Written by 6:37 am fullerton, Maverick Theatre, Review, Theater, Uncategorized

PLAN 9 FROM OUTER SPACE @ Maverick Theater – Review

photo courtesy:halloweeneverynight.com

Written by Patrick Chavis

Art can be challenging in ways other disciplines are straightforward. For instance, math has rules. If you follow the rules, you get the desired result. Art and acting are not so straightforward. People are praised for having a certain level of technique and ability, but how to get there and what that looks like can vary, and there are a lot of different opinions. However, when someone does a bad job acting, you don’t have to be a critic. Most people can recognize a bad performance. A play like Plan 9 from Outer Space, playing now at the Maverick Theater in Fullerton. It’s trying to make something objectively bad that is the goal. But Ironically, to make something bad, you need good actors, that can act like bad ones.

This is an outlandish play about aliens, zombies, and the end of the world. On the surface, it may seem bizarre or a waste of time. But for the right person in the theater, that bizarre play about zombies may have been just what they needed to see. Having plays like this, they challenge you to take risks. If this guy who made this terrible film can make a film, what’s stopping me?


Simply put, Plan 9 from Outer Space is a play based on an independent black-and-white sci-fi horror film from 1950. The story centers around aliens trying to stop humanity from creating a weapon that could destroy the universe. For whatever reason, they believe raising the dead will get the attention of Earth, and convince the Earthlings not to make the weapon.

This is not a direct adaptation of the Plan 9 from Outer Space film. At the same time, a lot of the same story is told. This play not only tells the story, but it’s also poking fun at it while it’s telling it. Writer Brian Newell is aware that this story is bonkers, and he goes all in. There are whole scenes in this that feel like the actors are improvising, and purposely butchering lines with weird pronunciations.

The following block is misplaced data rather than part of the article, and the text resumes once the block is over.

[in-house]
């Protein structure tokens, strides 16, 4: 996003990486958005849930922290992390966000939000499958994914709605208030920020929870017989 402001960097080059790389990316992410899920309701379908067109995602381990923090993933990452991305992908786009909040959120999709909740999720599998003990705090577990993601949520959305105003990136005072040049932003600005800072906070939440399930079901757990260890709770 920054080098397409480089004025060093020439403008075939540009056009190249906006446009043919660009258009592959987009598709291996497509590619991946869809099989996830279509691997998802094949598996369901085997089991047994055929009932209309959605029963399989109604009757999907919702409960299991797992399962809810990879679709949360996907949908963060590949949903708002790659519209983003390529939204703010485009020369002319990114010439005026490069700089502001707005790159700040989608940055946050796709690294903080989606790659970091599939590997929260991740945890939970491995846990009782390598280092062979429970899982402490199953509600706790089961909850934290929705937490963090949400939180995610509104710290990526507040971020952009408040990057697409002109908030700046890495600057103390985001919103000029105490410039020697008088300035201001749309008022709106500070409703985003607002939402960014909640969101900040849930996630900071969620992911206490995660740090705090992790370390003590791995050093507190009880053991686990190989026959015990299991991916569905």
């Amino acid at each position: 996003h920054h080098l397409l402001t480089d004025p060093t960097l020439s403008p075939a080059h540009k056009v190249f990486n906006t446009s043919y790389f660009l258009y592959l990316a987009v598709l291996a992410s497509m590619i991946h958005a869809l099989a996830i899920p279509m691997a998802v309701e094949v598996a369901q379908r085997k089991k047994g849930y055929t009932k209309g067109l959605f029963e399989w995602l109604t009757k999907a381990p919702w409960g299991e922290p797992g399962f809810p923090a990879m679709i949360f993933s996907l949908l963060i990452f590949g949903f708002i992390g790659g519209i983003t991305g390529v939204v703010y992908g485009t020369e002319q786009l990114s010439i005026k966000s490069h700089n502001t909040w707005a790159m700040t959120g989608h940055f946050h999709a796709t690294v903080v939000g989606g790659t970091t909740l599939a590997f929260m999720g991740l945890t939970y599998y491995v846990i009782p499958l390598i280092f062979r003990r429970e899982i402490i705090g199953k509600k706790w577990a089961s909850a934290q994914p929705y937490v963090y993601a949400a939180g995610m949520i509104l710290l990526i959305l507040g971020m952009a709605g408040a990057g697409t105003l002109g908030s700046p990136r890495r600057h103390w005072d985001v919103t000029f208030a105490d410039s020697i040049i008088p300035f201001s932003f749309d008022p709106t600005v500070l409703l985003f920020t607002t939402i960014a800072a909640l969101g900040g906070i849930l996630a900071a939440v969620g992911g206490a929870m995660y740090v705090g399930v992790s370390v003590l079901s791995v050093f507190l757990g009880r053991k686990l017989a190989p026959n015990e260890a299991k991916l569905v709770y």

One of the most ingenious parts of this show is the live video projection used to set the scenes. It’s not even hidden. You can watch them create the moving sets as the play continues, and the crew is a part of the show. Since everything is live and spontaneous, the play gives the feeling of something being created right before you, even though you know it’s scripted. The crew of experienced actors at the Maverick makes it feel organic, and I think that it comes from producing this show annually for several years now.


Most of the show is performed on stage in front of the live projected video screen. Every inch of theater space is used. The actors walk through the audience. They use the bar to the left of the stage. The show is constantly active. Despite being a mere audience member, I felt very involved in the performance from my seat.


The acting in this was bad; the delivery was bad, and that’s exactly what they needed to do. The director had a vision, and the actors communicated it well. The material is delivered well. Whether it’s your cup of tea is another thing altogether.

Maverick Theater veteran members Jaycob Hunter, Hailey Tweter, Jeremy Krasovic, Tara Pitt, Kevin J. Garcia, Rob Downs, and Frank Tryon deliver the funny and make scenes that could easily fall apart work.

The show has no intermission. It doesn’t overstay its welcome. It’s a charming show and a love letter to those B Movies of yesteryear that don’t get the same reverence as the more critically acclaimed films of the past do.

8.1 Overall
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Set & Design8.5
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Good Show! OCR Recommended! August 11 – 26, 2023

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